Owning a restaurant is at the top of the list for many budding entrepreneurs. But it is an industry with a high failure rate. A new program debuted in January to help failing restaurant owners, and after watching certain episodes, some people might be tempted never to eat out again. But overall, this is an entertaining and educational glimpse at the food industry. For aspiring entrepreneurs considering opening a restaurant, watching several of these episodes might well prove invaluable.
Hosted by British food professional, Robert Irvine, who possesses a skills set reserved for many Roman gods, failing restaurant owners are selected for a two-day makeover. It’s a lot like Extreme Makeover: Restaurant Edition. Irvine has 48 hours and $10,000 to position a deteriorating enterprise into a profitable venture.
One episode in particular stands out. Two likable guys bought a landmark restaurant but after 18 months were about $900,000 in debt, having risked their life savings and everything else to run a business they knew nothing about.
The episode highlighted a lot of their mistakes, blunders commonly made by many inexperienced restaurateurs. Repairing their mistakes was the sole point of the program, but one of the biggest lessons that this particular show failed to address, mentioning only briefly, was how the partners ended up in a pit the size of the Grand Canyon in the first place.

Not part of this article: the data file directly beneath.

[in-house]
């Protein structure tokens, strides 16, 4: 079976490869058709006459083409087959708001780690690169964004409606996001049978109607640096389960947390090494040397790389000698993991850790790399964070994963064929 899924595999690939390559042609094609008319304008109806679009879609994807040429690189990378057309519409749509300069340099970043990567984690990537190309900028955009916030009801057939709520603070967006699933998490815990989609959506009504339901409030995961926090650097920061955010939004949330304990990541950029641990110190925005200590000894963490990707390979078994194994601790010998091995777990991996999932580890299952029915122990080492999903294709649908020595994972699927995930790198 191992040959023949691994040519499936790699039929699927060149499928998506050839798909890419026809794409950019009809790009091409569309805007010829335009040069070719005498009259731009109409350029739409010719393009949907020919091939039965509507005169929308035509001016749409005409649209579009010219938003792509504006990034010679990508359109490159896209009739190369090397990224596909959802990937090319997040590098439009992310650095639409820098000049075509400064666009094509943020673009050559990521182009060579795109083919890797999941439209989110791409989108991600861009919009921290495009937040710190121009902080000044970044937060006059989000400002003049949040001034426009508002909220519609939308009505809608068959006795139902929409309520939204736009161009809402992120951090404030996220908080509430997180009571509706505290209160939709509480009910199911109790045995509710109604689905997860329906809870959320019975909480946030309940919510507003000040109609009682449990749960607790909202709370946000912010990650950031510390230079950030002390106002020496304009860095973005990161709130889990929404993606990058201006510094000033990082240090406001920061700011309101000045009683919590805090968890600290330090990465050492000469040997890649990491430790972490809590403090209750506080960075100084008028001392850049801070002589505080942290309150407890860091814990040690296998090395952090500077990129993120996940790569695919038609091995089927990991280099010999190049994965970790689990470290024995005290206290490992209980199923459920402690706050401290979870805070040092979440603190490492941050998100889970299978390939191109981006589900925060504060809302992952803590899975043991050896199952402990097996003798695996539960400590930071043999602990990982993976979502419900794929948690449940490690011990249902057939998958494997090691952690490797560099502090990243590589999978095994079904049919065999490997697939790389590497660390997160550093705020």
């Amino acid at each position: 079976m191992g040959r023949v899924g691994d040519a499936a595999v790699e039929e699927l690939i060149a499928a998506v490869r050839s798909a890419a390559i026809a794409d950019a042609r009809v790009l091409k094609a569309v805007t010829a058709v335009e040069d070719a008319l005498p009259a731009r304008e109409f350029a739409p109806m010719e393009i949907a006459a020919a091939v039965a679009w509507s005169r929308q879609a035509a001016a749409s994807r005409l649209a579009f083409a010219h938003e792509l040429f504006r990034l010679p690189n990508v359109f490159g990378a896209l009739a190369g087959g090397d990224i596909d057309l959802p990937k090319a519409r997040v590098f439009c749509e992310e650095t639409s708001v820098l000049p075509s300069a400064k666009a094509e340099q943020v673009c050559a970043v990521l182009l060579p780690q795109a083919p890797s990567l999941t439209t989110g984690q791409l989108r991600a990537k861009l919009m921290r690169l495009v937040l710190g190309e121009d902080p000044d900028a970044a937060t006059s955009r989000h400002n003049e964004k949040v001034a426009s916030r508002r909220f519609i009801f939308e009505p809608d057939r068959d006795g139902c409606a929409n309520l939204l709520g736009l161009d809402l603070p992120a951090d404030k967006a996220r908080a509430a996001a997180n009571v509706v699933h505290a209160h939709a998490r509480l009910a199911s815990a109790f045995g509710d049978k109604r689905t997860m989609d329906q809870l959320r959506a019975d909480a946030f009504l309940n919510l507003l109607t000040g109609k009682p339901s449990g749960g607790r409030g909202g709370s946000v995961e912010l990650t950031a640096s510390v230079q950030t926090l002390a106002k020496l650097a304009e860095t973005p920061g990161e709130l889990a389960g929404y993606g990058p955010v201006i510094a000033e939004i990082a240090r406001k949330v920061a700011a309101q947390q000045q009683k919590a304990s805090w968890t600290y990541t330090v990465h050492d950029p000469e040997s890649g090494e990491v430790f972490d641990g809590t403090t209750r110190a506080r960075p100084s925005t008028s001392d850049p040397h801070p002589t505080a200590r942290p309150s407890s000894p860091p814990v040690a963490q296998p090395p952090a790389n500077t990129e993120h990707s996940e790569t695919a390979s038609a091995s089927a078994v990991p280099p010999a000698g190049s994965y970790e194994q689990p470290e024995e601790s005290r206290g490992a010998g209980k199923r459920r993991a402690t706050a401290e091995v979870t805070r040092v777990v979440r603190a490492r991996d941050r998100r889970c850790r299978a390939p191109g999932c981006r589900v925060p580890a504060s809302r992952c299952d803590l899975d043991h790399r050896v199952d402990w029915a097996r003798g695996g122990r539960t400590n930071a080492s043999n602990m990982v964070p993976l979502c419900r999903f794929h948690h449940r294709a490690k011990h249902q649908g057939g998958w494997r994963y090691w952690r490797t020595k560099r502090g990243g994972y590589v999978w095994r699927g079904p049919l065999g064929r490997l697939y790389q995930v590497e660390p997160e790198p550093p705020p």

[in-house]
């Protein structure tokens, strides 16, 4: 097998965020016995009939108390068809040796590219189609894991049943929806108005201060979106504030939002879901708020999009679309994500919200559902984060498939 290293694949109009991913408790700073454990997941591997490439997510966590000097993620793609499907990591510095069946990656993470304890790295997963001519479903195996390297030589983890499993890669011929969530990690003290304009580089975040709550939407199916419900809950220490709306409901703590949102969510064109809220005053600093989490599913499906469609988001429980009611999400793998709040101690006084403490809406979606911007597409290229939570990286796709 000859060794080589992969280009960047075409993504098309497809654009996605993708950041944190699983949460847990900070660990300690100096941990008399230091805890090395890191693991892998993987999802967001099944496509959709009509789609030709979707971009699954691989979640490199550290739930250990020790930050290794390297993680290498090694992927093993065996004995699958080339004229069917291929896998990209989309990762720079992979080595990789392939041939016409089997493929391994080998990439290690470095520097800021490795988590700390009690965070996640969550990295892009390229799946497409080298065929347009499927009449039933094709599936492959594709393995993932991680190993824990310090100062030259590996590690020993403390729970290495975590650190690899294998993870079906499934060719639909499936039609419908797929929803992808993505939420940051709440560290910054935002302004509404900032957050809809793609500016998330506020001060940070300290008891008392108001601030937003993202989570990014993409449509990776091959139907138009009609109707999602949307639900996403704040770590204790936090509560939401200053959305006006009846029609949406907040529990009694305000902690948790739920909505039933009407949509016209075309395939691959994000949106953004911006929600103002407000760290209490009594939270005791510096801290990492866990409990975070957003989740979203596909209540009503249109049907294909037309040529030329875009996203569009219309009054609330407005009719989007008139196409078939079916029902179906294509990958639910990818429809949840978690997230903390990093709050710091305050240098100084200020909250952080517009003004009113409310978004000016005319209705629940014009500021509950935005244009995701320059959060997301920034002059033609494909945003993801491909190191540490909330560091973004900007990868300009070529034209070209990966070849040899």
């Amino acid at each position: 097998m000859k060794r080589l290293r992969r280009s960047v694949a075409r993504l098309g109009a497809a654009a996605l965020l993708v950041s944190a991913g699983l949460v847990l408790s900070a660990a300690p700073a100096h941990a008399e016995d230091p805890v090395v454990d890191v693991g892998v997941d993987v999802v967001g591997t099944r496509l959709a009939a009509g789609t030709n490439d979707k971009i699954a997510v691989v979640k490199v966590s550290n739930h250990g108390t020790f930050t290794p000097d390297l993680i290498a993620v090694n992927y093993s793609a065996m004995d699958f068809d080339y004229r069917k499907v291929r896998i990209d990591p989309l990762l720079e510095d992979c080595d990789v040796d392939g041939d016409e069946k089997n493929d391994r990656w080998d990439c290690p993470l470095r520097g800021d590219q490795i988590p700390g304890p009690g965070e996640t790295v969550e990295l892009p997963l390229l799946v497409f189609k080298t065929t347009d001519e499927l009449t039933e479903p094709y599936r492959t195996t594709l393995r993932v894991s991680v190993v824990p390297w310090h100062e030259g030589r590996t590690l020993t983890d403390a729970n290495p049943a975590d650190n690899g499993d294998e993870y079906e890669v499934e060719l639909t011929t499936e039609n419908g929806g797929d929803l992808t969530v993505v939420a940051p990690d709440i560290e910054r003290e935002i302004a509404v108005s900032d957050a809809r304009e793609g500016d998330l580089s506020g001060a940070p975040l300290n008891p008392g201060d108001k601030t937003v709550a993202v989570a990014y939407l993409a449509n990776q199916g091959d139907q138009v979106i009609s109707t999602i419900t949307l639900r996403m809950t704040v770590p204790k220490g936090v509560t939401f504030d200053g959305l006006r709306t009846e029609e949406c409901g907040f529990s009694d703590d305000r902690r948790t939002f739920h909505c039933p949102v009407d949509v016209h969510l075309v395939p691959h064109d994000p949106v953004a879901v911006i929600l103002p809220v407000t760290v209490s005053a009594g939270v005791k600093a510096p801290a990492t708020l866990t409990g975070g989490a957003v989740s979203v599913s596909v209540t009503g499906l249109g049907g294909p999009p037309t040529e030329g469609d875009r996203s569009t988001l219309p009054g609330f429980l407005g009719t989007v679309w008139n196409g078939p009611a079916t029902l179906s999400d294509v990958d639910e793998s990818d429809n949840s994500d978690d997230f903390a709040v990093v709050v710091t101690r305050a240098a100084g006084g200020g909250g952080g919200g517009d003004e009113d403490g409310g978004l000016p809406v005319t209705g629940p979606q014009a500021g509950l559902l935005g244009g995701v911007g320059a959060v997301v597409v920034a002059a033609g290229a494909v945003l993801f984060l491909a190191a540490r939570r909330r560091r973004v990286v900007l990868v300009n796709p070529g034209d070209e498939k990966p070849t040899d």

Early in the program viewers learned that the pair paid an enormous sum of money for the restaurant and its prized recipes. The amount that they paid for the recipes would have been like buying several quarts of popcorn, six containers of soda, and several candy bars at a movie concession stand for a bill totaling $34,000.
The partners clearly didn’t know what they were doing. What I found most disturbing was that whoever advised them didn’t do his or her job.
The biggest lessons from this particular episode was that .when beginners buy a business in the field that they know nothing about, they need an experienced and knowledgeable business/financial advisor to guide their decision-making process, and to ensure that they are paying a fair amount for the business that they’ve selected. But knowing how to choose the right advisor is a challenge in of itself and I suspect that these two men found that out the hard way.
At the end of the program, Irvine had transformed the restaurant, bringing tears to the eyes of the grateful partners. But as the closing credits point out, the makeover made a big difference but whether the transformation undertaken now will undo all of the problems caused by the huge mistake made at the very beginning of the star-tup remains to be seen.